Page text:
Russell Brand Scorns Porn, 'Fifty Shades of Grey;' Says He Would Never View Porn Again 'If I had Total Dominion Over Myself'

(Photo: Reuters/Lucas Jackson)Singer Katy Perry arrives with now ex-husband actor Russell Brand for the annual David Lynch Foundation benefit celebration in New York on Dec. 13, 2010.

Popular comedian, actor and activist Russell Brand has taken aim at yet another cause, and this time it's the scourge of pornography.

In a new video for Fight The New Drug, a campaign "dedicated to educating and raising awareness on the harmful effects of pornography using only science, facts, and personal accounts," Brand discusses the pitfalls of pornography and why he would never watch it if he had full control over his body. He also dismisses the popular "Fifty Shades of Grey" movie as "cultural smog."

"Pornography is not something that I like. It's something that I have not been able to make a long term commitment to not look at and it's affected my ability to relate to women, to relate to myself, my own sexuality, my own spirituality," Brand confessed.

"… Soft cultural smog like 'Fifty Shades of Grey' is making it impossible for us to relate to our own sexuality, our own psychology and our own spirituality, because this powerful primal resource, whenever it's plugged in, it's jarring and distracting," he continued.

"I think what it is, the circuit in the mind that is connected to sexuality move very quickly. The circuit in the mind that is connected to love and compassion is a little bit slower. So if you're constantly bombarded with great waves of filth. It's really difficult to remain connected to truth," Brand noted.

Before making those comments, Brand pointed out that "our attitudes toward sex have become warped and perverted and has deviated from its true function as an expression of love and a means for procreation." He also said he believes the ubiquity of pornography has made life much more difficult for adolescents.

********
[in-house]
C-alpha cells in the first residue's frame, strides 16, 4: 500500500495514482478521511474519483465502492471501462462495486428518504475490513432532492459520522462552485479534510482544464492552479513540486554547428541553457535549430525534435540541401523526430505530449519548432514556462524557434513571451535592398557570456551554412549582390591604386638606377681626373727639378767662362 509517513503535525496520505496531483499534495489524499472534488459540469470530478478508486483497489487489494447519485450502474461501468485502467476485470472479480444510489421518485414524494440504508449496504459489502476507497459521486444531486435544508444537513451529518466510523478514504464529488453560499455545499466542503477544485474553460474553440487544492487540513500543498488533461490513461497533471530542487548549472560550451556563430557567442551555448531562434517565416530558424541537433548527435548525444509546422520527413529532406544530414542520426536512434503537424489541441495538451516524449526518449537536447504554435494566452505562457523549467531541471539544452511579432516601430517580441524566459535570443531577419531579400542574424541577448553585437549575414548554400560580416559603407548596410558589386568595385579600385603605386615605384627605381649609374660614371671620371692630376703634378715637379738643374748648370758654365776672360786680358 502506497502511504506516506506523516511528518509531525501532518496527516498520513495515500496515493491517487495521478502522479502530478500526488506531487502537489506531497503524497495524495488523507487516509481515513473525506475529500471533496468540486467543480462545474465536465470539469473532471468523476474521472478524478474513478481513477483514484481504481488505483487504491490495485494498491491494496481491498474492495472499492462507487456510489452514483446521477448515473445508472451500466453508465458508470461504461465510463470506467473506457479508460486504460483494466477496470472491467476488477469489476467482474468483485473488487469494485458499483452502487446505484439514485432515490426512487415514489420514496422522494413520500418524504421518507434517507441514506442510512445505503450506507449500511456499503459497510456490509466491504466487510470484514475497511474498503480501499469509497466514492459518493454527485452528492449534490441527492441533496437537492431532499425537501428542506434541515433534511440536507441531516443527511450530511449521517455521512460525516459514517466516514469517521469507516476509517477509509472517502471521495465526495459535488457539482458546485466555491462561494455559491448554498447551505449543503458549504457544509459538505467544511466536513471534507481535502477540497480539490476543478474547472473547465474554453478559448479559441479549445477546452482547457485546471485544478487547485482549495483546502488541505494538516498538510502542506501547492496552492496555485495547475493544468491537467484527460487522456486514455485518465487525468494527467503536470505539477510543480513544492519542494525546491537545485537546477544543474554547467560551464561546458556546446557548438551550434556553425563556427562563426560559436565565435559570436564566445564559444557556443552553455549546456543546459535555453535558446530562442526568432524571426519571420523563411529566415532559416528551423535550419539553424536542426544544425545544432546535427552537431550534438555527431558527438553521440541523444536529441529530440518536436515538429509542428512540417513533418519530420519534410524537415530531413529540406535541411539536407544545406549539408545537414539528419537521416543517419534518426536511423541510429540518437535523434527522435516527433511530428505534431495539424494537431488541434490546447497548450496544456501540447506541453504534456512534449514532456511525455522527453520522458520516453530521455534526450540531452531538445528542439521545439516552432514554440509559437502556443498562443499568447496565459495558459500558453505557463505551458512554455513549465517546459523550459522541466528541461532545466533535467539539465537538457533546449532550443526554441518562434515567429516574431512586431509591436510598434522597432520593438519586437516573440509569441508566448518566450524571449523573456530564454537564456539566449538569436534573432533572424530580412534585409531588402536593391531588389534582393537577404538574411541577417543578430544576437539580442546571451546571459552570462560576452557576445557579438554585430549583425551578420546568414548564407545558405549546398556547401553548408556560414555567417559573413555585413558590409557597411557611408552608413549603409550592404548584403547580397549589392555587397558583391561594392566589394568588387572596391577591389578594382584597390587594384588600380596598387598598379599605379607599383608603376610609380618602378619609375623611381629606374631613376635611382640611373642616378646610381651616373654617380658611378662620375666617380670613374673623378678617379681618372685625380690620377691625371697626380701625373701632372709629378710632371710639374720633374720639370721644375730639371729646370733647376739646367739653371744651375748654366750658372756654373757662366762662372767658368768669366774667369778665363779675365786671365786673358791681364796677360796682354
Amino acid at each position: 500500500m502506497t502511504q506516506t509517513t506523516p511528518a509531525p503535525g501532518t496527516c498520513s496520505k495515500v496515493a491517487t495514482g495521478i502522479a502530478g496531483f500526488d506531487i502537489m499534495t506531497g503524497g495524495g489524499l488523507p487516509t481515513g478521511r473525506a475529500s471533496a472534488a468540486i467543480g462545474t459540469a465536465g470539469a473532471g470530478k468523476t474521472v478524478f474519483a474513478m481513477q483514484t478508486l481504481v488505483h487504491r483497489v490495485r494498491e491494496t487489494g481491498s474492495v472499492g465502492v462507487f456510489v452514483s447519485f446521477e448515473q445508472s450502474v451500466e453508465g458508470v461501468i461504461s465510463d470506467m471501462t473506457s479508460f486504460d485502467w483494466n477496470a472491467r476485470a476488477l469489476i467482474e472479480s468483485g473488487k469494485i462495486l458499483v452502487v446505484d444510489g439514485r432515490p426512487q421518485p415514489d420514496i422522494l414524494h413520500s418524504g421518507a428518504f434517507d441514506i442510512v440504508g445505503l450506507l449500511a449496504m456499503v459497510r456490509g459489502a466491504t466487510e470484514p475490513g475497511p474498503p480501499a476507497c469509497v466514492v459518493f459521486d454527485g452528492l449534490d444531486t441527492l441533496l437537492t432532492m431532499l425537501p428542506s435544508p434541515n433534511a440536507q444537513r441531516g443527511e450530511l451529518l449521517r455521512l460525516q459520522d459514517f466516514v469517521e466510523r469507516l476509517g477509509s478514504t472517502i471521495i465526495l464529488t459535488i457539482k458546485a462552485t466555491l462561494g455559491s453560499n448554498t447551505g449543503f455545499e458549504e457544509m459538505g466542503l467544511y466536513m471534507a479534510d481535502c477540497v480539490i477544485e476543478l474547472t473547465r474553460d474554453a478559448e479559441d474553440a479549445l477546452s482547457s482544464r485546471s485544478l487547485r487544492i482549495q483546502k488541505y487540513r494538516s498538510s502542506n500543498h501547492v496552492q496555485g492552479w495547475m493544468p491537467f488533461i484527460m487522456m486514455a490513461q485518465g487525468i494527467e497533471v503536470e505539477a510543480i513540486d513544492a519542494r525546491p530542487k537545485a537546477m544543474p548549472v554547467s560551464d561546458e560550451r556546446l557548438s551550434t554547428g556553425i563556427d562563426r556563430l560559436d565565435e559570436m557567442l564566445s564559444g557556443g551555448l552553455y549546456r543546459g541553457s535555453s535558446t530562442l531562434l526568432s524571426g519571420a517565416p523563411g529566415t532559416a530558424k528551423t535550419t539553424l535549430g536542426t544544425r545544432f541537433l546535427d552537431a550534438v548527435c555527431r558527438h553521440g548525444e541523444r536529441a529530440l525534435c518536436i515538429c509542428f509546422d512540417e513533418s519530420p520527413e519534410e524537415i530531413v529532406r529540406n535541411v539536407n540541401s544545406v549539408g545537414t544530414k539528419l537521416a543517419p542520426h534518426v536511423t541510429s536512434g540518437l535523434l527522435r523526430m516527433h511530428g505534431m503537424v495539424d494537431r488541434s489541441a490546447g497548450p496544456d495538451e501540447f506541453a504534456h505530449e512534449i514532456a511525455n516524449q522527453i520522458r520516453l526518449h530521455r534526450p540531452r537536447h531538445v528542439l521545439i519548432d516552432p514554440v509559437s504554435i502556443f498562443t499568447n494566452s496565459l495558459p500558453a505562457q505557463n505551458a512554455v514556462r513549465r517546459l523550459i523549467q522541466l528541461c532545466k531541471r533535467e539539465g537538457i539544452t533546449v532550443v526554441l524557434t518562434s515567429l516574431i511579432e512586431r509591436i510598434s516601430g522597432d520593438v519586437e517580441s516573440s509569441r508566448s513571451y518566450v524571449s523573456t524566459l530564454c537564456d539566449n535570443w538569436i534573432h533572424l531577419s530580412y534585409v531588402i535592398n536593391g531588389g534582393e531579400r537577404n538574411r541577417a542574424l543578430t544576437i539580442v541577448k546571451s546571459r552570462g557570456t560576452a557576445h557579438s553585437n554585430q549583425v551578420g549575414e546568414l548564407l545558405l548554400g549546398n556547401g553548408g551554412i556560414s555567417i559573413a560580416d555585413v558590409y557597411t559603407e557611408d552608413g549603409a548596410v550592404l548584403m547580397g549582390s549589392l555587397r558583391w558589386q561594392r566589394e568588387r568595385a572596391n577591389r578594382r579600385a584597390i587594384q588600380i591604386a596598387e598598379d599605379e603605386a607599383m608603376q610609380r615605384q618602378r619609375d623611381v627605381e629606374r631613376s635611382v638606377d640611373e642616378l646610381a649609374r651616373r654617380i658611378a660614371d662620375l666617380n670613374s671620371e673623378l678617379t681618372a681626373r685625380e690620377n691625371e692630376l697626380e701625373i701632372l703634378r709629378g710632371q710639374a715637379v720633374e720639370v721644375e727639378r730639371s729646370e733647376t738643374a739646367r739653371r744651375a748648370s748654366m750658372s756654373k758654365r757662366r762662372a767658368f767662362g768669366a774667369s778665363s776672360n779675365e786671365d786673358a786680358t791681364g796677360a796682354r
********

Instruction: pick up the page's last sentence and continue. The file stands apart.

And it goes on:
"I was obsessed with porn when I was a teenager and it was nostalgic mad stuff that makes me sound old. We had to find magazine places and steal things from under beds. Living in the culture now where there's just icebergs of filth floating through every house on Wi-Fi, it's inconceivable what it must be like to be a young adolescent boy now with this kind of access to porn. It must be dizzying and exciting but corrupting in a way that we can't even think about," he added.

Brand also commented on a study in which he noted that the full impact of adolescents viewing pornography isn't known because they haven't yet reached sexual maturity.

"I think my own relationship with pornography is kind of the hub of my feelings of inner conflict and doubt. I know that pornography is wrong, I shouldn't be looking at it, lots of people that work in it are doing so because of the wrong reasons: desperation, self-doubt. I'm sure there are loads of people who work in pornography they will go, 'Hey, I love it.' But there's a general feeling, it's there in your core, if you look at pornography that this isn't what's the best thing for me to do; this isn't the best use of my time now," he explained.

"I don't put that laptop lid down and think, 'There, what a productive piece of time spent connecting with the world.' I feel like if I had total dominion over myself I would never look at pornography again. One day at a time, I would kick it out of my life," he said.

Watch the full video of Russell Brand's thoughts on pornography below:

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